Monthly Archives: August 2010

URBAN DENSITY & BUILDING HEIGHT

Since this blog began we have been attempting to point out the disconnect between building height and development density.

Our qualitative assessment of two inner urban areas of Brisbane (Newstead & Petrie Bight) showed the diametrically opposed urban form characteristics of each area (podium/tower high-rise type vs. low-rise perimeter block form) and offered some value judgements on the relative merits of each type in terms of the actual environment created for residents.

See our post of 13 May 2010  – 

…Inner city Brisbane – a few comments on density & height… https://neylanarchitecture.wordpress.com/2010/05/13/

and our further post of 27 July 2010  – 

 … Brisbane urban renewal – higher density or higher views…  https://neylanarchitecture.wordpress.com/2010/07/27/

Since then we have discovered a useful reinforcement of our judgement in a recent study which provides a quantitative assessment of  ten world cities undertaken to inform a Structure Plan being prepared for Southbank (Melbourne). Key outcomes include :

  • HIGHER BUILDINGS DO NOT DELIVER HIGHER DENSITIES THAN MID-RISE BUILDINGS (up to 12 floors)
  • QUALITY OF STREET INTERFACE HAS A DIRECT RELATIONSHIP WITH BUILDING HEIGHT AND TYPOLOGY

Go to this link to view the complete document which uses a comprehensive set of metrics to arrive at some interesting conclusions.

http://www.melbourne.vic.gov.au/AboutMelbourne/ProjectsandInitiatives/MajorProjects/Documents/03_SouthbankStructurePlan%20Report_UrbanDensityStudy.pdf

Here is a one page summary of the report.

It can also be viewed on-line at

 http://unlandscaped.architecturemedia.com/unlandscaped/resources/entries/2010/018.pdf

SCRUMPTIOUS

Appealing candidate

Australia’s National Parliamentary Elections are happening this weekend. A local food outlet came up with a creative way of linking its product to the event.

Should Engineers be involved with Residential Master Planning?

A common problem today is the prevalence of the generic masterplan set out by engineers for new housing estates. These plans generally show a lack of empathy and knowledge of contemporary urban design philosophy, resulting in more of the wasteful and bland builders estates causing the loss of neighbourhood and the increase of urban sprawl. Lets analyze the typical plan received below:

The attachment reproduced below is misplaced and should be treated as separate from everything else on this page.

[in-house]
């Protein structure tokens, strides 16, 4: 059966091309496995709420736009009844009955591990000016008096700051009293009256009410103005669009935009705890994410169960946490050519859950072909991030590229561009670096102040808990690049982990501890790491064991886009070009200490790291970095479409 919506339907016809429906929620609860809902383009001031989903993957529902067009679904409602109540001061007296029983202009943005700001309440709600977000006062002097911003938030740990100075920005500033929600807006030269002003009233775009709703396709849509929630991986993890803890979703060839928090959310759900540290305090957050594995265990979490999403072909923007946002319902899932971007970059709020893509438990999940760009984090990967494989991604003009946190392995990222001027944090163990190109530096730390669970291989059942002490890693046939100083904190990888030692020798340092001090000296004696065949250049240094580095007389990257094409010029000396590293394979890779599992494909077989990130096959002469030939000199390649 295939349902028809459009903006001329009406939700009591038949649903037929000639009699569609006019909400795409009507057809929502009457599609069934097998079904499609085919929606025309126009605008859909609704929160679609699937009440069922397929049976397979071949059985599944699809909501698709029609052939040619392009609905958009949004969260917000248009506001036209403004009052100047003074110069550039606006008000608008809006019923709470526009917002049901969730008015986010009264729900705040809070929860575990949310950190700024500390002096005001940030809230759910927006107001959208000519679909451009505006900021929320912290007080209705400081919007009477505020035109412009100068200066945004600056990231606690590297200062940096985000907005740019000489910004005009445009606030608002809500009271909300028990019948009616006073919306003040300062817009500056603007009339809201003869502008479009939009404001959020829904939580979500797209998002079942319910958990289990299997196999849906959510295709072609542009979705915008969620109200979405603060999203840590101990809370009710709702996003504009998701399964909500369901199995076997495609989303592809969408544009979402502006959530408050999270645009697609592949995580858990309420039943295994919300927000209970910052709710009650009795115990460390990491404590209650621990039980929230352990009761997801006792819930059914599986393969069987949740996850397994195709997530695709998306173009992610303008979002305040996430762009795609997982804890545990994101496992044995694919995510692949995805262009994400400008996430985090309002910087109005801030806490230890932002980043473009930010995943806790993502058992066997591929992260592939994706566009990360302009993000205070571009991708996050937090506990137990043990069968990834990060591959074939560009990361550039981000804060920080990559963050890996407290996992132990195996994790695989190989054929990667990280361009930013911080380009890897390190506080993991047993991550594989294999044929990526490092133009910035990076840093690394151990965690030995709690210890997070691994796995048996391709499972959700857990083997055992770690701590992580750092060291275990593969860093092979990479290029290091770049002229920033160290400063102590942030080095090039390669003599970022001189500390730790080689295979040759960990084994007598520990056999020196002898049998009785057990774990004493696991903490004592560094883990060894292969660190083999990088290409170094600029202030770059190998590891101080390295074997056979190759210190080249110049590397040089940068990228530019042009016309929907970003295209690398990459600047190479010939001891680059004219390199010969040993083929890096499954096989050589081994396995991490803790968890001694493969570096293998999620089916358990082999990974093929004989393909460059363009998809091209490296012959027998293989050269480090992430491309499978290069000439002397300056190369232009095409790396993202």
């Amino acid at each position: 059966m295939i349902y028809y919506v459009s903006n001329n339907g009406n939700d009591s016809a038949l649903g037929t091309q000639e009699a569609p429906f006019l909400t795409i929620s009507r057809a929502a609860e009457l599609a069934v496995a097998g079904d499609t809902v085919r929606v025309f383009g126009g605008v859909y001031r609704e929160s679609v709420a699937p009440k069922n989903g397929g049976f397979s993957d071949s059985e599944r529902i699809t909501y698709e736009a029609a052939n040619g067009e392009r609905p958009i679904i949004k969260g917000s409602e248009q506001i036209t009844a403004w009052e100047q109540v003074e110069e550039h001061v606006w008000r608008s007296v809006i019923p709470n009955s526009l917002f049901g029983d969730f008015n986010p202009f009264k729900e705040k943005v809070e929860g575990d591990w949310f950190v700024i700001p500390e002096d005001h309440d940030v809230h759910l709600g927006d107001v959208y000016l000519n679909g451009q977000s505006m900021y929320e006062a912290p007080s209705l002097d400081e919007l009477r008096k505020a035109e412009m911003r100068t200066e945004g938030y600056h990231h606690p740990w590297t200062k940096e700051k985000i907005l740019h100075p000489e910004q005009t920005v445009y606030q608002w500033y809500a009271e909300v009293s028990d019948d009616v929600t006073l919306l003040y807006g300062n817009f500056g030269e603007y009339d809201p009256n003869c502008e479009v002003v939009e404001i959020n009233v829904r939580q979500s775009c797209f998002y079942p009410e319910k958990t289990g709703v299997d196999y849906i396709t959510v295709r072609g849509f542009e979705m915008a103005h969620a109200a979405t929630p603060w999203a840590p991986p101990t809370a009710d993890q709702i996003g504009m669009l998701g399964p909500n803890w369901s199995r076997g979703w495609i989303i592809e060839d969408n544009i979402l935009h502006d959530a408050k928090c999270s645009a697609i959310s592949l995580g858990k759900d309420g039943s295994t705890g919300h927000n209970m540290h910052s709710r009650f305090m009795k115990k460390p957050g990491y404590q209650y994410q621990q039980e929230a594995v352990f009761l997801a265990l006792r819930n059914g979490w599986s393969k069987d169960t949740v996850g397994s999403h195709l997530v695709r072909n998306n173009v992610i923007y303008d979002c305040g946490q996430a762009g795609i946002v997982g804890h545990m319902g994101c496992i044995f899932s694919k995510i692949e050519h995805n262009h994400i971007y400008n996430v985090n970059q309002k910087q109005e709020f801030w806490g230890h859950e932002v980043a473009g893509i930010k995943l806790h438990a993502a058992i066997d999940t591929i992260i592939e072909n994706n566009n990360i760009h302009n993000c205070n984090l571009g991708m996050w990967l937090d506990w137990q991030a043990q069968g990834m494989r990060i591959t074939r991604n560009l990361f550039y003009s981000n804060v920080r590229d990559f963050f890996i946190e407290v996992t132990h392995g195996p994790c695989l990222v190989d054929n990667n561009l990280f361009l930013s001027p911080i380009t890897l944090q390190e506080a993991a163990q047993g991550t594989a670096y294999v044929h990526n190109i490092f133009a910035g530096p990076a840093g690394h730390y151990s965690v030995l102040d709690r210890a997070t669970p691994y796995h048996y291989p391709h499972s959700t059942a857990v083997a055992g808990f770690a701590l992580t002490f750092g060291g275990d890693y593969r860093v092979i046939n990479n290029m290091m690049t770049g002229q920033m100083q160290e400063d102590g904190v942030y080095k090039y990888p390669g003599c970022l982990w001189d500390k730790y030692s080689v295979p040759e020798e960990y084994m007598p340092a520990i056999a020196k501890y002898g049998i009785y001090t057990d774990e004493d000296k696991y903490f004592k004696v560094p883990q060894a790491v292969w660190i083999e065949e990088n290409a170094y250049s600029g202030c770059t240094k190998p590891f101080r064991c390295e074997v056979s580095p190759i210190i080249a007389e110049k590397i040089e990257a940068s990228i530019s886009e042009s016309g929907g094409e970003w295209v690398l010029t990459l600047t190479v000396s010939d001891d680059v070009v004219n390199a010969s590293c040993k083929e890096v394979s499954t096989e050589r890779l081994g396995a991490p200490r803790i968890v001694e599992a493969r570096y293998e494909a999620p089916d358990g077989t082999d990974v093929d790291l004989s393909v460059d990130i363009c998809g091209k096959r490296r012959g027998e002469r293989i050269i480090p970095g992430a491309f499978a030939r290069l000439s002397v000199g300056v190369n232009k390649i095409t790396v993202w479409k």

Original masterplan by civil engineer

 1. The huge amount of roadway. This increases cost per Lot, reduces usable green space, causes stormwater run-off issues etc etc. 

2. House types laid out in rows typical of European row housing, with no thought about orientation and the Australian climate. 

3. The tiny yards and poor orientation, with houses overlooking each others private yard space. 

4. The public green space is surrounded by high garden walls allowing loitering. There is no attempt to relate to the green space or to design for security. Why turn your back on the park? 

Now have a look at the same site approached with the correct principles: 

Architectural Masterplan

1.  Reduced hard surface roadway. The roadway between the units is a permeable surface.
2. Exactly the same number of the same unit types (in fact they could be increased).
3. The majority of houses now have the correct orientation.
4. Yard space has sigbificantly increased but with less overlooking issues.
5. House clusters have a unique address (as opposed to long boring rows) and form a community.
6. Changing orientation of the houses is aesthetically pleasing.
7. Car garages are hidden from the main street front, allowing front yards, improved pedestrian access and improved visual security.
8. The green space is accessed from the road and is not a place that will encourage loitering.

Typical dwelling cluster

Wallaby Al Baxter Architect

Wallaby prop Al Baxter has graduated as an Architect and has set up this very interesting blog:

http://www.alastairbaxter.com/